• Drugs to alleviate jaundice and protect liver function
  • Drugs to relieve portal hypertension
  • Intravenous therapy to correct fluid, electrolyte, and acid-base disorders
  • Nutritional support
  • Adefovir dipivoxil capsules were prescribed for viral liver cirrhosis
  • Serum albumin (ALB) was prescribed for severe conditions


TCM Treatment
The treatment group patients received acupuncture and herbs in addition to drug therapy. The following acupoints were selected bilaterally for the treatment group:

  • ST25 (Tianshu)
  • ST36 (Zusanli)
  • ST37 (Shangjuxu)
  • ST39 (Xiajuxu)
  • CV4 (Guanyuan)
  • CV12 (Zhongwan)

Acupuncture treatments commenced with patients in a supine position. After disinfection of the acupoint sites, a 0.30 mm × 40 mm disposable filiform needle was inserted into each acupoint with a high needle entry speed. A deqi sensation was obtained and the needles were manually stimulated with Ping Bu Ping Xie (mild attenuating and tonifying) manipulation techniques. The needles were retained for 30 minutes. Acupuncture sessions were administered once per day, for a total of 30 consecutive days. The herbal formula used in this study (modified Si Jun Zi Tang) contained the following ingredients:

  • Huang Qi 30 grams
  • Tai Zi Shen 30
  • Ze Xie 15
  • Da Fu Pi 15
  • Fu Ling 12
  • Sang Bai Pi 10
  • Chao Bai Zhu 10
  • Gan Cao 3

Additional herbs were prescribed based on differing diagnostic patterns. For blood stasis in the liver and spleen, the following herbs were added:

  • Xian He Cao 30 grams
  • Dan Shen 20
  • Bie Jia 15
  • Di Yu 15
  • Huai Hua 15

For damp-heat brewing and binding, the following herbs were added:

  • Ji Gu Cao 30 grams
  • Mian Yin 20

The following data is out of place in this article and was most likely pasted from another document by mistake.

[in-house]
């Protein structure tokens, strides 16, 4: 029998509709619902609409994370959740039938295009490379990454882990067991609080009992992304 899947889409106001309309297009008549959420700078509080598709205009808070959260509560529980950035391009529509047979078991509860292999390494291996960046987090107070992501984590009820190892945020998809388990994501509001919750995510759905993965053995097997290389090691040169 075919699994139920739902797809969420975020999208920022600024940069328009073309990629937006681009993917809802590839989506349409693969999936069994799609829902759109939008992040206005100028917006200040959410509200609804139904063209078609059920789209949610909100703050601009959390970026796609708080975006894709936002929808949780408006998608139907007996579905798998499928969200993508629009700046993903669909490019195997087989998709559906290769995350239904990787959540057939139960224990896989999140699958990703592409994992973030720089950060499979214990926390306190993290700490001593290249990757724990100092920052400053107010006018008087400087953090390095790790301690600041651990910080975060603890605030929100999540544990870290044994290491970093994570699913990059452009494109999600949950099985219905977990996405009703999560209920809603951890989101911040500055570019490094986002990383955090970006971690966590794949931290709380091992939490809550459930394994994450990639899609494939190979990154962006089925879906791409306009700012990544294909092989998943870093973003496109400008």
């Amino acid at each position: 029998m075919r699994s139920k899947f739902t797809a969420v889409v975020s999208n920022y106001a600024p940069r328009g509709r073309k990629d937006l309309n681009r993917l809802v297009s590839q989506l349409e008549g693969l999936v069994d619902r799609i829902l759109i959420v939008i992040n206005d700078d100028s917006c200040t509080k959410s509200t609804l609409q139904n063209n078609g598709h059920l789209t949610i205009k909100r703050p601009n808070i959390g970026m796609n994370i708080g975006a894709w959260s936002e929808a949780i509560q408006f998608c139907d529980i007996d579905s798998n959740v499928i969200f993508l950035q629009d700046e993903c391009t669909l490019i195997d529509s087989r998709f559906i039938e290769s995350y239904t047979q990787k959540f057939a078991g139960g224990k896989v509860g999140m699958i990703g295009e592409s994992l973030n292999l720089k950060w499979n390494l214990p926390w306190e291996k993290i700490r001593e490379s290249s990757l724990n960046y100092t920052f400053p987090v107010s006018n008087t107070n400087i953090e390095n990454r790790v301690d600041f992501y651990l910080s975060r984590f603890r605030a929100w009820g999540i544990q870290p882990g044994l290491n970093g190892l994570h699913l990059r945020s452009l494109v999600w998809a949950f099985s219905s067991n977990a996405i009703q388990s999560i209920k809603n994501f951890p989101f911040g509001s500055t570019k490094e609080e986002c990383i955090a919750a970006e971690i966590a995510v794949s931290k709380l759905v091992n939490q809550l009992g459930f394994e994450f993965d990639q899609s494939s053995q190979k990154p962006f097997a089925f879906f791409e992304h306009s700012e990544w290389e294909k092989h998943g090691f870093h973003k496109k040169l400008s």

• Bai Hua She She Cao 20

For qi stagnation and damp obstruction, the following herbs were added:

  • Mai Ya 30 grams
  • Sha Ren 10
  • Hou Po 10
  • Chen Pi 8

For cold-damp encumbering the spleen, the following herbs were added:

  • Mu Gua 10 grams
  • Gan Jiang 6
  • Cao Guo Ren 6
  • Mu Xiang 6

The researchers note that the ingredients benefit the spleen and liver, free the channels, drain pathogenic water, accelerate blood circulation, and help the body to remove blood stasis. The prescribed dosage was one decoction daily. The above ingredients were brewed with water to obtain a 350 ml decoction, which was then split into 2 servings, taken separately in the morning and at night. Patients consumed the TCM herbal medicine at this rate for 30 consecutive days.


The results indicate that acupuncture and herbs combined with drug therapy into an integrated treatment protocol is more effective than drug monotherapy. Li et al. conclude that acupuncture and herbs are safe and effective for the relief of liver cirrhosis.


[1] Li J, Luo JC, Fu HM, Chen H, Feng LM. Clinical Study on Acupuncture plus Si Jun Zi Decoction in Treating Hepatocirrhosis [J]. Shanghai Journal of Acupuncture and Moxibustion, 2019,38(04):369-373.